15 Types of Chrysanthemums for Your Gardens
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15 Types of Chrysanthemums for Your Gardens

Chrysanthemums are gorgeous flowering perennials that originated from China over six centuries ago but have been introduced to gardens all around the world. Belonging to the Asteraceae family, these 15th-century flowers from the chrysanthemum genus has a deceiving appearance. It looks like one huge flower, but it’s made up of countless florets growing from a single stem! 

It’s time to get to know more about their fabulous flowers around the globe, starting with these 15 types of chrysanthemum plants that deserve your attention.

1. Chrysanthemum ‘Allouise’

Chrysanthemum ‘Allouise’
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Allouise chrysanthemums have a rich history behind them as the inspiration for the Imperial Seal of Japan. Emperors loved this chrysanthemum family thanks to their beautiful regular incurves that helped the flower head form a bulb shape and their aromatic leaves. 

These grow best from summer to autumn in USDA Zone 9 and, like all mums, need well-drained soil. It takes them up to two years to reach a five-foot height. You can find these popular flowers in gorgeous soft yellows, pinks, and silver colors.

2. Chrysanthemum ‘Apricot Enbee Wedding/ Bronze Enbee Wedding’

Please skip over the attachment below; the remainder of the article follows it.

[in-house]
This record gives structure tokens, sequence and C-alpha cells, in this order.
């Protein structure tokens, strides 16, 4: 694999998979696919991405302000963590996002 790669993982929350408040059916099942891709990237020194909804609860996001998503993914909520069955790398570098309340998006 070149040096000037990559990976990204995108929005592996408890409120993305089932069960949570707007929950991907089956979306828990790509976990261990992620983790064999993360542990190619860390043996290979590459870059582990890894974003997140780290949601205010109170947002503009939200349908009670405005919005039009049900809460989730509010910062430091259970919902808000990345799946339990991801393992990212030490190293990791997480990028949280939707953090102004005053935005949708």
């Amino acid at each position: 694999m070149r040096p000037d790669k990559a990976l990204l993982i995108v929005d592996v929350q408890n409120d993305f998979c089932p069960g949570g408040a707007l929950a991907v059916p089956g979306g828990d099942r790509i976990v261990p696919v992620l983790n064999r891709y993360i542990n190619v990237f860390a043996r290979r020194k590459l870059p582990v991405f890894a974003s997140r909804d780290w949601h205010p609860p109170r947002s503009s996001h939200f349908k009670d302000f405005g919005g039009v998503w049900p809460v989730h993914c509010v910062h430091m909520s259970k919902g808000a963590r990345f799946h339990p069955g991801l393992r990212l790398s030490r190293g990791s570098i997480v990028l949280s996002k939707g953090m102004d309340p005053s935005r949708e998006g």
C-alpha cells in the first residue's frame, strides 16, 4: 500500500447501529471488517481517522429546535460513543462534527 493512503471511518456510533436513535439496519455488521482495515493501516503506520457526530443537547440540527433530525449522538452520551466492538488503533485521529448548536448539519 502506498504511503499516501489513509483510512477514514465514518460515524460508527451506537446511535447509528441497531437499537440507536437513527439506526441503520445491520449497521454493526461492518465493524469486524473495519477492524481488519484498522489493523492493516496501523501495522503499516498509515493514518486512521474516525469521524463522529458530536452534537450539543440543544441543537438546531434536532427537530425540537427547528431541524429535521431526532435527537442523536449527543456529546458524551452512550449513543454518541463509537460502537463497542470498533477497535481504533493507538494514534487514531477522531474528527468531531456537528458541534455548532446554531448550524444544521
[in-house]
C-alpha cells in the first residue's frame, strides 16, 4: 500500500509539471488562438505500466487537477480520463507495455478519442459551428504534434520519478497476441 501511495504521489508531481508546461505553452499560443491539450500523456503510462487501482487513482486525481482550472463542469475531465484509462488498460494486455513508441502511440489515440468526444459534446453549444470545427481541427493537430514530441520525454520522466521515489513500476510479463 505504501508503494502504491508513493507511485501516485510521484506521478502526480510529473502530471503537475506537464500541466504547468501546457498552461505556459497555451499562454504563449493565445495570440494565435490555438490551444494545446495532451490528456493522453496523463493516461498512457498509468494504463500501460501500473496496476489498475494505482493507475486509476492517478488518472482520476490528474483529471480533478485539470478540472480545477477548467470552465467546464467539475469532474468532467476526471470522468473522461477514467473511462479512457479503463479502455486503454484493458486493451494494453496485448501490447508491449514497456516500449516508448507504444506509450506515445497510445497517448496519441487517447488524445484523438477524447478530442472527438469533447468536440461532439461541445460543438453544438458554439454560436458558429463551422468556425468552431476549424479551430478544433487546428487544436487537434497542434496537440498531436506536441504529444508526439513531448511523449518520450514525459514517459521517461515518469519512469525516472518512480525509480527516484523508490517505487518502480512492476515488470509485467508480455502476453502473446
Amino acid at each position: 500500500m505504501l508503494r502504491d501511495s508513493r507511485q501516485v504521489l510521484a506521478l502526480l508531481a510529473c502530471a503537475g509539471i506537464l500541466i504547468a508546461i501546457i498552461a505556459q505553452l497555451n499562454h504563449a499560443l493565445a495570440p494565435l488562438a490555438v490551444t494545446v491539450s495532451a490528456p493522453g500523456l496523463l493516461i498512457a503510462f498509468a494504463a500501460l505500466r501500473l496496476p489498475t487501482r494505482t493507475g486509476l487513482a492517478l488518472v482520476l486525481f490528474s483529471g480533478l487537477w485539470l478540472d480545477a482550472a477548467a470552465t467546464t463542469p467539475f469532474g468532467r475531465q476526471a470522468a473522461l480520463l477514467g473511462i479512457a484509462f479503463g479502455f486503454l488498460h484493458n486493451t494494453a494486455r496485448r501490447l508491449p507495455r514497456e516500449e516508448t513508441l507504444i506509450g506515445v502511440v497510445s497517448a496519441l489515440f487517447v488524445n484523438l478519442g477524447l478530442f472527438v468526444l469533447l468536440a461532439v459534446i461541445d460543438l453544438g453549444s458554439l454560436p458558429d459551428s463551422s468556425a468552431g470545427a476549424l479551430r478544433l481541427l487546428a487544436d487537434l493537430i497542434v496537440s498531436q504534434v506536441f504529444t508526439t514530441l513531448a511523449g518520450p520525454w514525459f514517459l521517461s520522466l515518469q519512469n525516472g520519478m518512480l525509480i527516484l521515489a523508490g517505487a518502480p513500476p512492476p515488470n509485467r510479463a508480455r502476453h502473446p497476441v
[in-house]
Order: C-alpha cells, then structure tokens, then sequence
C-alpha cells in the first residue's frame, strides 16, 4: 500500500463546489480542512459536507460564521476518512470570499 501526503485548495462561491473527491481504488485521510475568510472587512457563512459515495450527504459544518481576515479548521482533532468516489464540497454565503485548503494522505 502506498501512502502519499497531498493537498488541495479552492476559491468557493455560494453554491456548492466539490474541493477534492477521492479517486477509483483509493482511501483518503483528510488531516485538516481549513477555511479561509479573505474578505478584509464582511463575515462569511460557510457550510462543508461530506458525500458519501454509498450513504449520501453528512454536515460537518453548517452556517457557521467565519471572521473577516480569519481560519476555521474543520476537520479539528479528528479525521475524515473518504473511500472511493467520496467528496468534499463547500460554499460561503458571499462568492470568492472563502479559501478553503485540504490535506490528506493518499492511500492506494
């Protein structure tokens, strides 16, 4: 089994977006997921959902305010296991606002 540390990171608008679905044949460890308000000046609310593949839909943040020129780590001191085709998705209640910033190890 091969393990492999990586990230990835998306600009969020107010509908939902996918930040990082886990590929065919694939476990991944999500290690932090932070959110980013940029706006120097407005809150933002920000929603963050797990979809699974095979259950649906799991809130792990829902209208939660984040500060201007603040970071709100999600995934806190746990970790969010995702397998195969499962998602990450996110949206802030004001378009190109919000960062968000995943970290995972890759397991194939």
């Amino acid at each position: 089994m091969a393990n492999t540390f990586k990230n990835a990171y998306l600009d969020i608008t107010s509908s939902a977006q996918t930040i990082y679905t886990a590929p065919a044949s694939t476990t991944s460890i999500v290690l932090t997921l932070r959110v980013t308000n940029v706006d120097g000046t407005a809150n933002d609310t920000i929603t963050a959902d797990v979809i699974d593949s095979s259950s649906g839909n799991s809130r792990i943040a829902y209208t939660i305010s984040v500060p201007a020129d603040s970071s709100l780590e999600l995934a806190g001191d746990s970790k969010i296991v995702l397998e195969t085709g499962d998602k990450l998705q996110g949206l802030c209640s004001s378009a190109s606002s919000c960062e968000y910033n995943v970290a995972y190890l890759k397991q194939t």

Chrysanthemum ‘Apricot Enbee Wedding/ Bronze Enbee Wedding’
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This plant variant is known as both the Apricot and the Bronze Enbee Wedding. As its name says, these blooms come in striking bronze, yellow, and cream colors that make them perfect for the fall season.

These semi-double chrysanthemum flowers can grow up to three feet tall and has several rows of florets spraying from a small lime green flat center that looks like a button. If you live in a USDA Zone 9 area, this type of mum would be perfect for you!

3. Chrysanthemum ‘Baltazar’

Chrysanthemum ‘Baltazar’
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The Baltazar Mums have dazzling flowerheads with thin and long spiky florets. As it matures, it’s easy to see how they resemble spider legs the more it opens up, with the floret tips even curling sometimes.

Other than their distinct shape, these types of mums also grow in a purple and lime combination that’s not often seen in garden flowers. They grow best in USDA Zone 10 areas and bloom in autumn. They may look odd at first, but they’re sure to look elegant in your yard.

4. Chrysanthemum ‘Barbara’ 

Chrysanthemum ‘Barbara’
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Barbara Chrysanthemums are stunning pompon flowers with a multitude of petals that form a decorative spherical shape. These can come in a deep pink and purple shade that’s made of structurally layered tubular petals and a compact center.

They’re quite short, only growing to 1’4 feet in height, and do great in well-cultivated loam soil, full sun, and USDA Zone 9 conditions.

5. Chrysanthemum ‘Belle’ 

Chrysanthemum ‘Belle’
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This Belle Chrysanthemum originated from the Korean Peninsula and is a bushy mum that looks vibrant and lively. These can grow up to three feet tall and has a clump-forming growth habit that helps them make a big impression.

In summer and fall, luscious red single spray flowers with bright yellow disks bloom from them. These perennial flowers are also very hardy and can be grown using well-draining loam, sand, and clay soil in USDA Zone 8.